Friday, September 02, 2011
As more attention is being paid to the “volatility” in the supply chain, many shippers are reassessing their global sourcing and distribution strategies. Will multinationals retreat to a hemispheric near-shoring model, or opt for a hybrid that still has an international component?
Posted on 09/02 at 07:54 AM
Global Trade •
Thursday, September 01, 2011
20th Annual study of logistics and Transportation Trends (Masters of Logistics).
Our annual study identifies three specific areas of logistics and transportation management that could yield disastrous results if not addressed. In 2011, those who accept the status quo may not be heard from for years to come.
While industry analysts slightly differ on who belongs on the “Top 25” list this year, all agree that the most dynamic freight forwarders are only going to get bigger and smarter as the global marketplace becomes more complex.
Freight traffic in Europe is steadily growing, and most of its ports, air carriers, and third party logistics providers are making investments in infrastructure and networks to cope with today’s new challenges and increase their safety and environmental standards.
By continually working to expand its 3PL relationship, this fast-growing manufacturer has been able to concentrate on the bigger picture—expanding into new markets, launching new products, gaining efficiencies in its operations, and reducing manufacturing and labor costs.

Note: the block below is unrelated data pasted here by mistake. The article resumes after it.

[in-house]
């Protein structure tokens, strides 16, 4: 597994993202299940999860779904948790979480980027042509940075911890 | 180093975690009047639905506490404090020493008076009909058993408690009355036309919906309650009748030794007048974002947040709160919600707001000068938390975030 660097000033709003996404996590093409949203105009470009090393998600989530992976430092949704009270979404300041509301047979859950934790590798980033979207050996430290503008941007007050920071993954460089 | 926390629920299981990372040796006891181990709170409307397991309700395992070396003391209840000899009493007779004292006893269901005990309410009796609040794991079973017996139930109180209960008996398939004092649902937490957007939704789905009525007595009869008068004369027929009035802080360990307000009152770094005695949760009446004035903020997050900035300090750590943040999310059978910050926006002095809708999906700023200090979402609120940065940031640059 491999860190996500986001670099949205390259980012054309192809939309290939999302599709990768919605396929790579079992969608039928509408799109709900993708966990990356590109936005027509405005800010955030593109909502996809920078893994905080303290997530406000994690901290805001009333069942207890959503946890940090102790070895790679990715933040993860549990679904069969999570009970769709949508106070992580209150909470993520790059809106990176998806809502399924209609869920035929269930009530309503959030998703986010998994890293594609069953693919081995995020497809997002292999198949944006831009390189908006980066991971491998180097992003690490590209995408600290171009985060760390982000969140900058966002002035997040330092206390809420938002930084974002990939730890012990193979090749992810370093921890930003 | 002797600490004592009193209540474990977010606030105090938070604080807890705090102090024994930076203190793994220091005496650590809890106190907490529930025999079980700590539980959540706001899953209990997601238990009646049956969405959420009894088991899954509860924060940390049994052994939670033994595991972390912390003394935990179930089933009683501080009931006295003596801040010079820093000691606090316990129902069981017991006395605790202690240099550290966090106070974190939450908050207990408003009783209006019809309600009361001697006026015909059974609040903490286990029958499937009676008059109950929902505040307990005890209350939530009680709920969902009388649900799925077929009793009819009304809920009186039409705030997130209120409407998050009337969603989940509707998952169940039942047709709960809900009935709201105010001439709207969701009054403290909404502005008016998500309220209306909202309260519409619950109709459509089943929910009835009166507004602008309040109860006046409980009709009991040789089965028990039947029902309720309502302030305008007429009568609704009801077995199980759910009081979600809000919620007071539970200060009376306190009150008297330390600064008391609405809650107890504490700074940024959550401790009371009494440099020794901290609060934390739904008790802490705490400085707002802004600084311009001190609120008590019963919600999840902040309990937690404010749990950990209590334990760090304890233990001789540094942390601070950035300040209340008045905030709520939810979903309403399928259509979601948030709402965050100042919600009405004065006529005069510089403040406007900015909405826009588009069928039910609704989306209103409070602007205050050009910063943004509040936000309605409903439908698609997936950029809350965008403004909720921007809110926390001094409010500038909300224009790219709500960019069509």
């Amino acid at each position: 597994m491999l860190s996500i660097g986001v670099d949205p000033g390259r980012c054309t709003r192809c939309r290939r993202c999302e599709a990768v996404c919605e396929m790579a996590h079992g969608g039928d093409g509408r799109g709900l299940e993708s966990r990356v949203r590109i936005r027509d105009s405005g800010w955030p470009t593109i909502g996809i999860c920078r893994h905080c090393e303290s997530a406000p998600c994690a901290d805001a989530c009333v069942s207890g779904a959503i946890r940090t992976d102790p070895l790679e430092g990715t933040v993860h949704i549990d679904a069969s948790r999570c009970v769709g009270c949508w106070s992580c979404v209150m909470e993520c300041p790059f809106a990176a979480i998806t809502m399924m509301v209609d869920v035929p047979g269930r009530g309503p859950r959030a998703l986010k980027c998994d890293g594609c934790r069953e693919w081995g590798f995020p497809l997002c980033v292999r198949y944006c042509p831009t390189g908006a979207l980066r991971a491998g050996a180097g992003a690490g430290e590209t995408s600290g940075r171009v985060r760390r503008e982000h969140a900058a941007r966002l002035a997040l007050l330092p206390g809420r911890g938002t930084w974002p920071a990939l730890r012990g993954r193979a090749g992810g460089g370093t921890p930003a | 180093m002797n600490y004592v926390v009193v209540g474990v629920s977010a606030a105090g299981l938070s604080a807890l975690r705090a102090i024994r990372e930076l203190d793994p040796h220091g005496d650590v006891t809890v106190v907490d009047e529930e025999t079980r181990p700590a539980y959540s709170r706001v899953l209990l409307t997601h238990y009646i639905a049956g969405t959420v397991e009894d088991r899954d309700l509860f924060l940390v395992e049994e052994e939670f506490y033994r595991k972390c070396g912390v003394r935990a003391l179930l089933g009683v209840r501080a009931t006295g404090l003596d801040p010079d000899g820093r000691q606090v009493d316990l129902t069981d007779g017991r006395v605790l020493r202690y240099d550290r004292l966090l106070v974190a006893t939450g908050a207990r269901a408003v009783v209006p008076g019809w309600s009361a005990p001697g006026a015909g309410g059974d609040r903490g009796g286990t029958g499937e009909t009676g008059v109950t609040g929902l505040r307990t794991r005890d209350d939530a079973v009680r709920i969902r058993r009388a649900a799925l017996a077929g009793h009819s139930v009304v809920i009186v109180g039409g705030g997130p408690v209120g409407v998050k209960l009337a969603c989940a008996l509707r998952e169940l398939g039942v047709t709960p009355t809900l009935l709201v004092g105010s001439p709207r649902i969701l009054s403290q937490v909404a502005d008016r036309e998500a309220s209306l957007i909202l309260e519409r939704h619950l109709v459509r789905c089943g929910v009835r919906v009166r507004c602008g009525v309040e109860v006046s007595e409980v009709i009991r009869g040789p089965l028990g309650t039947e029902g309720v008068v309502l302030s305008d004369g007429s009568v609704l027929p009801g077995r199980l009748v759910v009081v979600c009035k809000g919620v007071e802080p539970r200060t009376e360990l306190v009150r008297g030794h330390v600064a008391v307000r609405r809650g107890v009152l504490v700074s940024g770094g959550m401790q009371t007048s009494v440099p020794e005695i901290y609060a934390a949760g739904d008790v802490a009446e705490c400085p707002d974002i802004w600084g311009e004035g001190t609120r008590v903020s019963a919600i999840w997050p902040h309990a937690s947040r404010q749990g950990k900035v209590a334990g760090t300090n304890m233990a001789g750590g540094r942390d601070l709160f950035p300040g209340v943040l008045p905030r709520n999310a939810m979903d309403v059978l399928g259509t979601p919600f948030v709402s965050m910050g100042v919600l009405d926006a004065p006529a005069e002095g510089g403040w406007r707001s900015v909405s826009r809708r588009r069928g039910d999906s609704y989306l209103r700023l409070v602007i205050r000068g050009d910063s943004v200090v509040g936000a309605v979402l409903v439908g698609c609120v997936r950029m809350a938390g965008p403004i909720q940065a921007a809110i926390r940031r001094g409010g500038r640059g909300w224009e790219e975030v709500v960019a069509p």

The nebulous term gets thrown around quite a bit in logistics and supply chain circles, but what does it mean, how is it achieved, and what benefit does it bring to your logistics operations?
Labor savings within the four walls of the warehouse/DC is no longer the primary driver behind choosing a highly automated system. Today, materials handling automation solutions represent a broader supply chain play that improves inventory replenishment, advances piece picking, and cuts transportation costs.
While manufacturing may be experiencing a bit of a slowdown, the overall numbers in the August edition of the Institute for Supply Management’s Manufacturing (ISM) Report on Business still point to growth.
According to the report, the U.S. logistics market had 32.7 million square feet absorbed, which Grubb & Ellis pointed out is a level that has not been reached since 2007. Of that 32.7 million square feet, it was more heavily weighted towards the second quarter, which had a quarterly net absorption of 18.1 million square feet.
Seaports are essential to economic prosperity, and federal funding pays dividends for our country